Pensions minister Steve Webb’s plan to scrap inflation linking for defined-benefit schemes will only affect future retirees.
Under current rules, occupational DB schemes must increase pension payments by the limited price index, which is capped at 2.5 per cent.
In an interview with the Financial Times on Saturday, the Liberal Democrat MP (pictured) said removing the link to the LPI could reduce employers’ costs and encourage firms to retain DB schemes.
He said: “I am saying we shouldn’t just let the pendulum swing all the way to pure defined contribution.
“What I want to do is try and create an environment where the pendulum can swing back a bit.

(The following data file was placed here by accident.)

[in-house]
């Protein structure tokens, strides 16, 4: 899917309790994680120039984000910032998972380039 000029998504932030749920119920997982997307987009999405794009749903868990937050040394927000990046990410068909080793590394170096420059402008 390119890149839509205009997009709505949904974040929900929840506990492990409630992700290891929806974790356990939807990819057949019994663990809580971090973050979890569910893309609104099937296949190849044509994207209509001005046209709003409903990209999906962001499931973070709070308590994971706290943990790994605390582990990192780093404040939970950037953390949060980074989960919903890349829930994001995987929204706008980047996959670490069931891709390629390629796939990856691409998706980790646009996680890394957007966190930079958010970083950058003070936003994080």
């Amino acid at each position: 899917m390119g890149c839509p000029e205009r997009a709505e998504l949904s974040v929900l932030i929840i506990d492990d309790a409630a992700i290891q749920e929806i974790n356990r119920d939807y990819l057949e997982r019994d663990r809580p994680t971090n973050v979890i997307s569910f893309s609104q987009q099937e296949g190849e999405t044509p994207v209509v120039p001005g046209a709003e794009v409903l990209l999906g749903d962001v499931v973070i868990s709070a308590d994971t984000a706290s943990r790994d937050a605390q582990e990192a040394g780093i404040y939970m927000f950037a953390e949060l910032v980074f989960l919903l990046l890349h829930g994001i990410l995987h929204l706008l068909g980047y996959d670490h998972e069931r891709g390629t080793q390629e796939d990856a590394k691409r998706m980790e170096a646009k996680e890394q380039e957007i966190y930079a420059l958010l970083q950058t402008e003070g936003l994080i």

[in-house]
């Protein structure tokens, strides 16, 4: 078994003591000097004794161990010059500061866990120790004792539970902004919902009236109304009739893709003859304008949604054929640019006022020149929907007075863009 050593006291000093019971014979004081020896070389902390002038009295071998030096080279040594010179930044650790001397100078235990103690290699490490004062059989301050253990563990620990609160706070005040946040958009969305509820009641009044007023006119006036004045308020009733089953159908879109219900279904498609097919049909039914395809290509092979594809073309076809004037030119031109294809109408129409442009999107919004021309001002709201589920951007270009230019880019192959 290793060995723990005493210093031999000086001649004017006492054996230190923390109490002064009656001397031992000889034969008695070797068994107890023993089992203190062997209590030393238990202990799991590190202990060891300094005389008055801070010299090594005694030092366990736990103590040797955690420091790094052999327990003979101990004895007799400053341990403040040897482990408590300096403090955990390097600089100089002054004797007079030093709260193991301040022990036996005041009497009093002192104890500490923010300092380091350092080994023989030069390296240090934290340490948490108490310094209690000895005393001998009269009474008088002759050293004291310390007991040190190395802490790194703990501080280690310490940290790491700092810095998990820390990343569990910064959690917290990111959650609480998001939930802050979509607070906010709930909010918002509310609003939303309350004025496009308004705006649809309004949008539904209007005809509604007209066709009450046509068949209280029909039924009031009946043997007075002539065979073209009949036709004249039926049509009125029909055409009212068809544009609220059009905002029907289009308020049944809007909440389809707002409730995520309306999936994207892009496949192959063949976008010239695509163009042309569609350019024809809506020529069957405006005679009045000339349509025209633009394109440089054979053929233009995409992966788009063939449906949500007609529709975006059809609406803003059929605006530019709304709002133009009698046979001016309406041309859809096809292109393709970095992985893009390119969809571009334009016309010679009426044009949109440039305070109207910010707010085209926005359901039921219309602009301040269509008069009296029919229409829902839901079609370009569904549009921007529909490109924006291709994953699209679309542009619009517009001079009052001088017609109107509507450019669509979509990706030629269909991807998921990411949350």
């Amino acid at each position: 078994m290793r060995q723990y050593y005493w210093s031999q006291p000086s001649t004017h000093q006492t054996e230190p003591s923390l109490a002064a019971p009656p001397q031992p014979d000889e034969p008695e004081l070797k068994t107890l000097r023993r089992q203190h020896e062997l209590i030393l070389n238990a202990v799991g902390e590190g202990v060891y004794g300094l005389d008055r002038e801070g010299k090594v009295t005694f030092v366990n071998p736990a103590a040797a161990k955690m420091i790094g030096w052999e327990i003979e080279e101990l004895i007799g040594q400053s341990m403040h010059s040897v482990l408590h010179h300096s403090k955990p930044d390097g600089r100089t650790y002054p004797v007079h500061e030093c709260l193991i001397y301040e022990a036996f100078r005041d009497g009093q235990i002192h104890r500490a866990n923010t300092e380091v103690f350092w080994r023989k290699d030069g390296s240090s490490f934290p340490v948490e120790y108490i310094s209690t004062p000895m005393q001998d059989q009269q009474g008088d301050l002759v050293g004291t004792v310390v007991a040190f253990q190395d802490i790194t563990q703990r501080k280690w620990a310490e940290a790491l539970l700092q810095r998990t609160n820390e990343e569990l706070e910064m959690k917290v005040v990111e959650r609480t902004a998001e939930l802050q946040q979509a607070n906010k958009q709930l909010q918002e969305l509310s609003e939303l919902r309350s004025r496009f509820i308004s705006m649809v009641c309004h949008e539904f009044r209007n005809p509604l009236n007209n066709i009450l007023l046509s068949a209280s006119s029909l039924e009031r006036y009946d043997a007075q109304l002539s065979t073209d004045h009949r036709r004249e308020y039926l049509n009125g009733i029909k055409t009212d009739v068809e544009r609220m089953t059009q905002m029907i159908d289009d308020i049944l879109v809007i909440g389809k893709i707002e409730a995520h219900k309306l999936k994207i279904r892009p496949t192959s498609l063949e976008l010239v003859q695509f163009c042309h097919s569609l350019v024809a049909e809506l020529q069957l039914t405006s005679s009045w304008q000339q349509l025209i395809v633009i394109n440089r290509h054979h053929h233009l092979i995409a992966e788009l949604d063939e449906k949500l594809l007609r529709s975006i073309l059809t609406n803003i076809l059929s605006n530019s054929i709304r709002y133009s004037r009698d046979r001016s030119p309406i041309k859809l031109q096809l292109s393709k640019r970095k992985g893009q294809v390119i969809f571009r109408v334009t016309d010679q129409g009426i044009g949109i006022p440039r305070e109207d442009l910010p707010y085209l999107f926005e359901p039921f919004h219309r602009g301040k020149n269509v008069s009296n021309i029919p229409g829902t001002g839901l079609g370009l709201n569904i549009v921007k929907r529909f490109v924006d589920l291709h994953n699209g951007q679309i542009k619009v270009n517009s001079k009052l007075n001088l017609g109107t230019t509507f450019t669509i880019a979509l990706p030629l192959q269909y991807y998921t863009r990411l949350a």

“If by reducing the regulatory burden we could encourage firms running entirely voluntary occupational schemes … to think ‘well actually, I’ll take on a measure of risk [sharing]’, then that seems like a world we could move towards.
“Clearly indexation is the biggest cost [for companies].”
A Department for Work and Pensions spokeswoman says: “As decline of final salary pension schemes continues, it makes sense that we think about how we can best support companies to continue to offer good quality pensions.
“It is important that we have a frank debate and open exchange of ideas, so that schemes have the flexibility to innovate.
“We have committed to reinvigorating private pensions, and this is part of that debate, but no decisions have been made.
“Our focus however is future pension provision, not today’s pensioners.”